Though his Minardi team was never in a position to mix it with the big guns, away from the track Paul Stoddart was always prepared to take on the biggest and best of them.
In Melbourne 2005 he took on the FIA and won, and it was only out of fear that the sport's governing body would vent its anger on Australian motorsport that he didn't go in for the kill.
And who can forget the epic press conference in Montreal in 2003, when the Australian went head to head with Ron Dennis over the so-called fighting fund. While Stoddart stood his ground, his supposed ally, Eddie Jordan, remained silent, the streak along his backbone virtually the same colour as his team shirt (yellow).
Today, Stoddart is enjoying success in Champ Car, where his team budget wouldn't pay the catering bill of the leading F1 teams. Though he's out of F1, and to be honest, still missing it, he watches the sport with the same fearful fascination as the rest of us.
Ahead of Thursday's meeting of the World Motor Sport Council, the 'tell it like it is' Australian is keen to voice his support for his former adversary, Ron Dennis, while claiming that FIA President Max Mosley is endangering the sport in his quest for power and what Stoddart sees as a personal grudge against his fellow Englishman.
Aside form the spy saga, Stoddart is particularly incensed at what happened in Hungary.
"After Indy-gate and Melbourne, I thought I was beyond being surprised," he says, "but this particular issue, with regards McLaren and its points in Hungary, is simply the lowest of the low. There is no way that what happened in Hungary was bringing the sport into disrepute.
"What really happened in Hungary is similar to what happened in 2006 with Renault," says Stoddart, "except Flavio (Briatore) is a different beast. Flavio is one team principal Max won't mess with too much, though he has to prove that he's prepared to do a little bit. The whole (mass) damper thing, together with the incident during qualifying at Monza (2006), was bullshit.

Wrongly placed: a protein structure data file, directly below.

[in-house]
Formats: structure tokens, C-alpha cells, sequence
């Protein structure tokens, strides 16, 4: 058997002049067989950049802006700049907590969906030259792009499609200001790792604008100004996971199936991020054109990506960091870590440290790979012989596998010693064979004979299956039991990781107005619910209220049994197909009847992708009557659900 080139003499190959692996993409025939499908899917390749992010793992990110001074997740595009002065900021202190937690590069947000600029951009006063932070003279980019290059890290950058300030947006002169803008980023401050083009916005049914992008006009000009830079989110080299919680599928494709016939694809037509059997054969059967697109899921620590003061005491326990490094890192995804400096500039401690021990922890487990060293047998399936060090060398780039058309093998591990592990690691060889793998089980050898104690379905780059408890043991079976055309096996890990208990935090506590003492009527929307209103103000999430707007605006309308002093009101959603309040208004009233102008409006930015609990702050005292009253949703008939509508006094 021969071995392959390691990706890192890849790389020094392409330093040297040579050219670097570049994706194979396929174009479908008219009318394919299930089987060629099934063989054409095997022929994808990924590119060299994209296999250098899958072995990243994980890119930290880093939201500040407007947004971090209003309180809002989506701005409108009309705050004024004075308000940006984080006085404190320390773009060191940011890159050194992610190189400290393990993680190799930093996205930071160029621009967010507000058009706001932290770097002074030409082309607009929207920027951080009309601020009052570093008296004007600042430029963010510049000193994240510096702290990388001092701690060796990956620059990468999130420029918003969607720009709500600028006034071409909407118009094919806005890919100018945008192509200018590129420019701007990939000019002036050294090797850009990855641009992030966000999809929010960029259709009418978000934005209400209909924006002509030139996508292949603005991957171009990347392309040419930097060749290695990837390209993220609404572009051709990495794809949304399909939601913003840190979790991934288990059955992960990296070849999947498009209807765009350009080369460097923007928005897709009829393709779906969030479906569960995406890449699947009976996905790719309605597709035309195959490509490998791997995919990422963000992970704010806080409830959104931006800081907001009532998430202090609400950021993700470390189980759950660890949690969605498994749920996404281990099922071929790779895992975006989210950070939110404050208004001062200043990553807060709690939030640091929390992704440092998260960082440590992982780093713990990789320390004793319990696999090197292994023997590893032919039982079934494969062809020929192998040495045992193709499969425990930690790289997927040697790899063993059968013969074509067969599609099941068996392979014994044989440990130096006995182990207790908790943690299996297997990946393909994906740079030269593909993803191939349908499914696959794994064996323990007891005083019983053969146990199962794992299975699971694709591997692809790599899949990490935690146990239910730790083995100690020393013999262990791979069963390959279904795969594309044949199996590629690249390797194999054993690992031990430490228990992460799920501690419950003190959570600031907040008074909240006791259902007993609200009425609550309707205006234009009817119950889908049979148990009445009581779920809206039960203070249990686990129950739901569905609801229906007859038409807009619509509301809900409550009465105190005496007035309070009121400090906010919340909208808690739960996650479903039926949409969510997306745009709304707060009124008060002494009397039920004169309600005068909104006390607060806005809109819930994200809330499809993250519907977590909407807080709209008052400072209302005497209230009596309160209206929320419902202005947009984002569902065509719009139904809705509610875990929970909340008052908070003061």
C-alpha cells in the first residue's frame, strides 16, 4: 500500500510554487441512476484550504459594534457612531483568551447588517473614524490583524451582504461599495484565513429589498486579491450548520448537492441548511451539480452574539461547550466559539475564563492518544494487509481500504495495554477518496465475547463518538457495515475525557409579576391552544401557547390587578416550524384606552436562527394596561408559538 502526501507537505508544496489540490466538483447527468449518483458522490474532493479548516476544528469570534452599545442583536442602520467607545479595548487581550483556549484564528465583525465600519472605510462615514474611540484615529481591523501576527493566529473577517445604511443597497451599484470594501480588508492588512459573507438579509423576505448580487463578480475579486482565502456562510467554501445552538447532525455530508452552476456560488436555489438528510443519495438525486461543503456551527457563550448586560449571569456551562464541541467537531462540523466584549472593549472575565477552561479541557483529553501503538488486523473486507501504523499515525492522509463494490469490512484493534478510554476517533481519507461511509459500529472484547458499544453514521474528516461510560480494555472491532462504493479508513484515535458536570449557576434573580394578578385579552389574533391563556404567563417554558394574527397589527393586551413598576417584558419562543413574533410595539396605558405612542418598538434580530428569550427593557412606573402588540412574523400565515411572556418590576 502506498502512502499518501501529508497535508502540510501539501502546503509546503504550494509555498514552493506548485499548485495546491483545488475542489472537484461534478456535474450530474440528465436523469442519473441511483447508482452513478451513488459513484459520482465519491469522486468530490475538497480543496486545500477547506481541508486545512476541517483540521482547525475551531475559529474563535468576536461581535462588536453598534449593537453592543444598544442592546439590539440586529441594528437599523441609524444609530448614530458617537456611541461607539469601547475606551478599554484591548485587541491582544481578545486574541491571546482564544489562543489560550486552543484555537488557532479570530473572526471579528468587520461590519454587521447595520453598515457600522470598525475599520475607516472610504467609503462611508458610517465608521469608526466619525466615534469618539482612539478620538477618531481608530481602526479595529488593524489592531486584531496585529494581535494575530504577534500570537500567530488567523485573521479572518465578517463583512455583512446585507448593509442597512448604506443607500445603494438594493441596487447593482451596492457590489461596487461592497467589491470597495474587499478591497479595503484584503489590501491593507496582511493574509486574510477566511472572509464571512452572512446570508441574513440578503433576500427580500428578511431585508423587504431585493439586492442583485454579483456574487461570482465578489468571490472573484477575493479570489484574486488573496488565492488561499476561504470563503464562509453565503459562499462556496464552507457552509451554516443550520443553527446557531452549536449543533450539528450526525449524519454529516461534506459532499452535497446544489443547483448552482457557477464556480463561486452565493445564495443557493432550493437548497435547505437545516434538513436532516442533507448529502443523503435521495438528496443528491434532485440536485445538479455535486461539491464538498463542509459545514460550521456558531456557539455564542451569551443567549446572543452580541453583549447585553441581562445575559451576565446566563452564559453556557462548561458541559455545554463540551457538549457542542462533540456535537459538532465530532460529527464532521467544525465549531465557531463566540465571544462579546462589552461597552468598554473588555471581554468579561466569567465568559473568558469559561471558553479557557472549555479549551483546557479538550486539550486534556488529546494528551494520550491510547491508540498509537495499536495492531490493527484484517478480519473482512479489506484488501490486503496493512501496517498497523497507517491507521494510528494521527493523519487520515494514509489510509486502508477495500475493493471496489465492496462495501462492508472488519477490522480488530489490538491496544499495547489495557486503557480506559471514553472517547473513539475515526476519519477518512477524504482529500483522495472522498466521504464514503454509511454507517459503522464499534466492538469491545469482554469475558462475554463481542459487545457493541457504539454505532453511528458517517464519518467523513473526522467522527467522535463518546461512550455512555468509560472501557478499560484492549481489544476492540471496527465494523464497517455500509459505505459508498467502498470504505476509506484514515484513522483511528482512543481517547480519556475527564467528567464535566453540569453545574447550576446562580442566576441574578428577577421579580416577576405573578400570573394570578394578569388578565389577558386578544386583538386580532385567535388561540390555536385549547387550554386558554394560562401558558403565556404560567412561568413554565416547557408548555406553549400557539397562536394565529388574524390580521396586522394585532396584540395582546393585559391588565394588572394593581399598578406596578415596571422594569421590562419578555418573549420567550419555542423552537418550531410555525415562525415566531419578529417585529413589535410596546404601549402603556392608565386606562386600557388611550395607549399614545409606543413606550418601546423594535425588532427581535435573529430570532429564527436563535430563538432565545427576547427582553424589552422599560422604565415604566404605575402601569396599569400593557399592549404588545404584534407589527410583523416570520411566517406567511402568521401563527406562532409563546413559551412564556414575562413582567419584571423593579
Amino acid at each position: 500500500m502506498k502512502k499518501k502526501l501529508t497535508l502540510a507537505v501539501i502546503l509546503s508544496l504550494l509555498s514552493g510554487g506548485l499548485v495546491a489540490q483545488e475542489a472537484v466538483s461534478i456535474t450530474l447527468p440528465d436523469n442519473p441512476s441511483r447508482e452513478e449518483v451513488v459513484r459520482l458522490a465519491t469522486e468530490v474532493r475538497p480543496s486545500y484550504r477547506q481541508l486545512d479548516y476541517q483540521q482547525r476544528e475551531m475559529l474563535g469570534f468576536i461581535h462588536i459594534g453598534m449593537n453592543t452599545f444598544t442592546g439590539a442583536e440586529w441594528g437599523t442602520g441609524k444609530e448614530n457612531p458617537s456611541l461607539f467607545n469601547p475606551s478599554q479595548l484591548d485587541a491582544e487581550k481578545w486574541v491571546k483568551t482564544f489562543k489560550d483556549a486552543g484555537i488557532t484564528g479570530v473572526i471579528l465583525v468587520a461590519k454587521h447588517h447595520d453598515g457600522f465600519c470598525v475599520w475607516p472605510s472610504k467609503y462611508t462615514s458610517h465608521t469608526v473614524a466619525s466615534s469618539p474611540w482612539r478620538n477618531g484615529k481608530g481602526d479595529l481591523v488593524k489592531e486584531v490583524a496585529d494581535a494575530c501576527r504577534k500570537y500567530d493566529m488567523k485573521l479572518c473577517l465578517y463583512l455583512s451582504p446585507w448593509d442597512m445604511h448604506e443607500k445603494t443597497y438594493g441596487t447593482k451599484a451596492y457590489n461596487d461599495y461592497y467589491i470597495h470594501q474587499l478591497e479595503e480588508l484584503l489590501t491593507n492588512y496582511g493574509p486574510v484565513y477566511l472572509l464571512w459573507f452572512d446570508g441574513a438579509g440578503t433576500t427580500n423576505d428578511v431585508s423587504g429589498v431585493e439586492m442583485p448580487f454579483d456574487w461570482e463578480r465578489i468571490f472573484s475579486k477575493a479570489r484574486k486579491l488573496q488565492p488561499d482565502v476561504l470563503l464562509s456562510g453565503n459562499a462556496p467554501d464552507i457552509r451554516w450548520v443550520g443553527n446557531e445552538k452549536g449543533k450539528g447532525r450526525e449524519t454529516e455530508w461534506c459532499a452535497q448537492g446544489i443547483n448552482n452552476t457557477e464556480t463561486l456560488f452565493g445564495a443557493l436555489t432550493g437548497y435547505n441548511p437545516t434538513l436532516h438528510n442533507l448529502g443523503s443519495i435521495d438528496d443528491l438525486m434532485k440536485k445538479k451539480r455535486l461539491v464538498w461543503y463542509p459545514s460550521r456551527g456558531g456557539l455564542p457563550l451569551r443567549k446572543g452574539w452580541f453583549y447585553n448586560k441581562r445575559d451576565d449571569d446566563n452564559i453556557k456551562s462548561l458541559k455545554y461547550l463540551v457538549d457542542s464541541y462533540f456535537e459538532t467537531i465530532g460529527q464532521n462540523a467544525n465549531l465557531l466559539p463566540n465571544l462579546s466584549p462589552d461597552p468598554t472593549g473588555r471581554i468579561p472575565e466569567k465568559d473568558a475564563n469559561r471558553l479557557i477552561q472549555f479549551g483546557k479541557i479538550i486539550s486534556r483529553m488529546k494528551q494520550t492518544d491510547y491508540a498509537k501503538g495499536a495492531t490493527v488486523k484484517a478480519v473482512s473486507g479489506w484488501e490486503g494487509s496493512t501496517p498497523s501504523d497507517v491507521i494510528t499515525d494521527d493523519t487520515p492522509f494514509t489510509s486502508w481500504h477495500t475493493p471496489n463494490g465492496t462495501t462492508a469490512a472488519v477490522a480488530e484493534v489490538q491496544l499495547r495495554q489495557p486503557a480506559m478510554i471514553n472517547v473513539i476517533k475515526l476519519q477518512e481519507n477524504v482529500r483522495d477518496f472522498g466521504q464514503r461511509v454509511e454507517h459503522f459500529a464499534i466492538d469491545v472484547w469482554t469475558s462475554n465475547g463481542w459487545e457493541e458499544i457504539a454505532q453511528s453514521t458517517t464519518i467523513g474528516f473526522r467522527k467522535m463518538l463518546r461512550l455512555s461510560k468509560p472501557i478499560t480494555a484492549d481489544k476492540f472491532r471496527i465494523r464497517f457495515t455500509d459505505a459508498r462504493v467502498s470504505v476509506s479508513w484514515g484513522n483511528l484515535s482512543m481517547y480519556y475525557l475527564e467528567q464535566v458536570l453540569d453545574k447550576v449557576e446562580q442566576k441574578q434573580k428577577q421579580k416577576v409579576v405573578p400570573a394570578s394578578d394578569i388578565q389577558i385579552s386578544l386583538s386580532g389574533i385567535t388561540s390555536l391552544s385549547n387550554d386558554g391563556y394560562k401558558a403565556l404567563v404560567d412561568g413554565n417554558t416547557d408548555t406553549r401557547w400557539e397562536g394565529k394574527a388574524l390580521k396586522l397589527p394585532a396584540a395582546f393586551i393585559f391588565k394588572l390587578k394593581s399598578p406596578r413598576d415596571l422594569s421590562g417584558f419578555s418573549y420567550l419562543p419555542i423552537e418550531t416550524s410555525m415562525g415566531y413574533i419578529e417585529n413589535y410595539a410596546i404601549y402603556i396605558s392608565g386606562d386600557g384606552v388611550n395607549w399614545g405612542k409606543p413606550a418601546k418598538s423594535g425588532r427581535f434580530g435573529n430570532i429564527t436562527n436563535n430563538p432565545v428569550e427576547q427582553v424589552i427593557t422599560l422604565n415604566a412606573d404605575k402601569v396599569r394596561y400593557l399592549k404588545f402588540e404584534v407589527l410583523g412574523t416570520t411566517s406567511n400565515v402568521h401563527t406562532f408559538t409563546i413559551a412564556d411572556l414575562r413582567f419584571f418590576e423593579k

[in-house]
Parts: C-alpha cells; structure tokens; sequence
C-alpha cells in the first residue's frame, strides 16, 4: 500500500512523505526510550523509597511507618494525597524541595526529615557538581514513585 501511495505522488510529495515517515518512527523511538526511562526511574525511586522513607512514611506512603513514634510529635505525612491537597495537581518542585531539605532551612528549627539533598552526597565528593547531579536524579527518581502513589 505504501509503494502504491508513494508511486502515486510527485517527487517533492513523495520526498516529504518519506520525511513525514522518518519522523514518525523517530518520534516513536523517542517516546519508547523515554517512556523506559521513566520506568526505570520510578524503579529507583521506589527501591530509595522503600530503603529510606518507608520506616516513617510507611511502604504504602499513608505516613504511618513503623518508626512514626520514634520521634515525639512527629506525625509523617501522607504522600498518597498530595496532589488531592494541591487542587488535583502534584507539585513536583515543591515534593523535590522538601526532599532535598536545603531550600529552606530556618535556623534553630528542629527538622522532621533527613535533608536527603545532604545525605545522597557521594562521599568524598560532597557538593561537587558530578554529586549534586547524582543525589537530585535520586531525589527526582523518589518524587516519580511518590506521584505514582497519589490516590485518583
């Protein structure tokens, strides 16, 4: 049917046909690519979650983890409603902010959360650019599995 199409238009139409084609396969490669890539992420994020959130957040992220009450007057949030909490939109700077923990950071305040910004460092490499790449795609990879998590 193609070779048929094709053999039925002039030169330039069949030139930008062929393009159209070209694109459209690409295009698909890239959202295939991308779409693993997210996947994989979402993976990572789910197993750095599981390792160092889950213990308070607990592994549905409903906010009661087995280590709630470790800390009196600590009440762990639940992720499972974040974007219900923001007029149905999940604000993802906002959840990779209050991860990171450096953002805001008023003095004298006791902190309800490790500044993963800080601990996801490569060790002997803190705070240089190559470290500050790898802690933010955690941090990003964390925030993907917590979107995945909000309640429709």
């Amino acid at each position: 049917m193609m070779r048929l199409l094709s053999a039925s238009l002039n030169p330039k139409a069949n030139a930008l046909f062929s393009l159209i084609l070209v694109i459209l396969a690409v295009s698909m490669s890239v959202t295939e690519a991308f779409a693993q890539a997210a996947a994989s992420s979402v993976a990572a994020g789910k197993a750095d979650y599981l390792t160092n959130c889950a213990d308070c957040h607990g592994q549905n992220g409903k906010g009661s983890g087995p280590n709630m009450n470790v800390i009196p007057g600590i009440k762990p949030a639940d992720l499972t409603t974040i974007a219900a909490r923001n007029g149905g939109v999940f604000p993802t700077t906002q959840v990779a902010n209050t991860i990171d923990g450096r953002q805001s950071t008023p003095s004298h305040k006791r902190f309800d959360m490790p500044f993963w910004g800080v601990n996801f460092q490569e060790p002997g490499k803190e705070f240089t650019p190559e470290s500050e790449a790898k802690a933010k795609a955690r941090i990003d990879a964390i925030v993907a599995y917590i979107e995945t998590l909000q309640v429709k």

"What does FIA stand for? It stands for Ferrari International Assistance, and that's been proven time and time again to be the case. Whether it's the $100m payment when the manufacturers were threatening to walk away and set up their own series and which started Ferrari's demise in the GPMA (Grand Prix Manufacturers' Association), or whatever, the FIA has consistently helped Ferrari, all the way down the line. The only difference is that lately it's been so blatant even a blind man can see it. And the reality is that it's damaging the sport.
"A while down the line, people will be saying, 'oh yeah, but it's forgotten,' about this current saga, but it's only forgotten if, as was the case last year, the right team won.
"People are frustrated by what they see as manipulation of the sport. Last year, when Renault and Alonso won the championships and Mosley's interference came to nought, people were satisfied; however, had (Michael) Schumacher and Ferrari won, people would have said that the whole thing was a farce.
"Exactly the same thing is happening this year. Whatever Lewis and Fernando did in Hungary, for example, did not affect the sport in any way, shape or form, and it certainly didn't bring it into disrepute. Okay, I can agree with the five-place penalty for Alonso, to a point, but the thing about the Constructors' points is just the biggest load of bullshit I've ever seen."